Research group images worms neural activity
The Vaziri and Zimmer research groups in Vienna, Austria, have demonstrated a high-speed imaging technique that allows neuronal activity across the entirety of a roundworm’s (Caenorhabditis elegans) brain to be recorded simultaneously. The research was described in a paper published in journal Nature Methods.
The groups' success in being the first to implement brain-wide imaging was thanks to a novel calcium indicator and the Andor Neo 5.5 megapixel sCMOS camera, according to Vaziri group leader Professor Alipasha Vaziri.
Vaziri explained that the camera allowed the team to image a worm’s brain four to six times a second using wide-field temporal focusing two photon microscopy. The calcium indicator increased a neurons' fluorescence to visualise its activity and permits unambiguous discrimination of individual neurons within the densely packed head ganglia.
‘The value of this work to the neuroscience community is evident in the attention it attracted online, ranking second overall for Nature Methods," says Orla Hanrahan of Andor. ‘Because their imaging methodology can also be applied straightforwardly to other organisms, or more general imaging tasks, and since their novel calcium reporter is a very powerful tool that can be used by all neuroscientists working on C. elegans, their technique has already had a large impact. If a lab-on-a-chip device is deployed for stimulus delivery in the future, this method provides an enabling platform for establishing functional maps of neuronal networks.’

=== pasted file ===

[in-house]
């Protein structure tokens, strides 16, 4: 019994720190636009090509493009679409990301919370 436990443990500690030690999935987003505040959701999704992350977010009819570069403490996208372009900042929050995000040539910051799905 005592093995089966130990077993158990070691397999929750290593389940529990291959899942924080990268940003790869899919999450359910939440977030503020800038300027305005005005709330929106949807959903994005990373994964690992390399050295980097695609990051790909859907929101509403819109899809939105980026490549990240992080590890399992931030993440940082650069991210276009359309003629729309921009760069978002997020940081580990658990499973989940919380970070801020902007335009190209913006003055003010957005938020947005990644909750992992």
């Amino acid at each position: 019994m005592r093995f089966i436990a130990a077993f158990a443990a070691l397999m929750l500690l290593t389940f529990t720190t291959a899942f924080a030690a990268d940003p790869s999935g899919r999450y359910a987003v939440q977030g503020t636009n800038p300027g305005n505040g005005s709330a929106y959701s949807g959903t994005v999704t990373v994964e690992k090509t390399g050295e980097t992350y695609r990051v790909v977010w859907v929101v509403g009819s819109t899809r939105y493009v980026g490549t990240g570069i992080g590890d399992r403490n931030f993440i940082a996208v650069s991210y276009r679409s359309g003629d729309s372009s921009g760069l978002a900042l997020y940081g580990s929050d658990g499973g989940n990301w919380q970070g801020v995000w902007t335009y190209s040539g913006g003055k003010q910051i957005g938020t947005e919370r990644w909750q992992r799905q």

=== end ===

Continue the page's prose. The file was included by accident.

WF-TeFo microscopy allowed users to independently control the axial and lateral confinement of the excitation area while taking advantage of the high depth penetration and low scattering properties of two-photon excitation.
For volumetric imaging, the group scanned an excitation area of roughly 60μm in diameter with an axial confinement of around 1.9μm in the axial direction to speed up the volume acquisition time. A volume acquisition rate approaching 13Hz was achievable but imaging was performed at speeds of 4-6Hz, corresponding to 5.6 megavoxels per second, achieving a lateral spatial resolution of 0.285μm.
Dr Manuel Zimmer explained the choice of camera: ‘The Andor Neo camera was one of the only two sCMOS cameras then available and our demo-trial convinced us that it provided the fastest speed while retaining high sensitivity and a wide dynamic range.’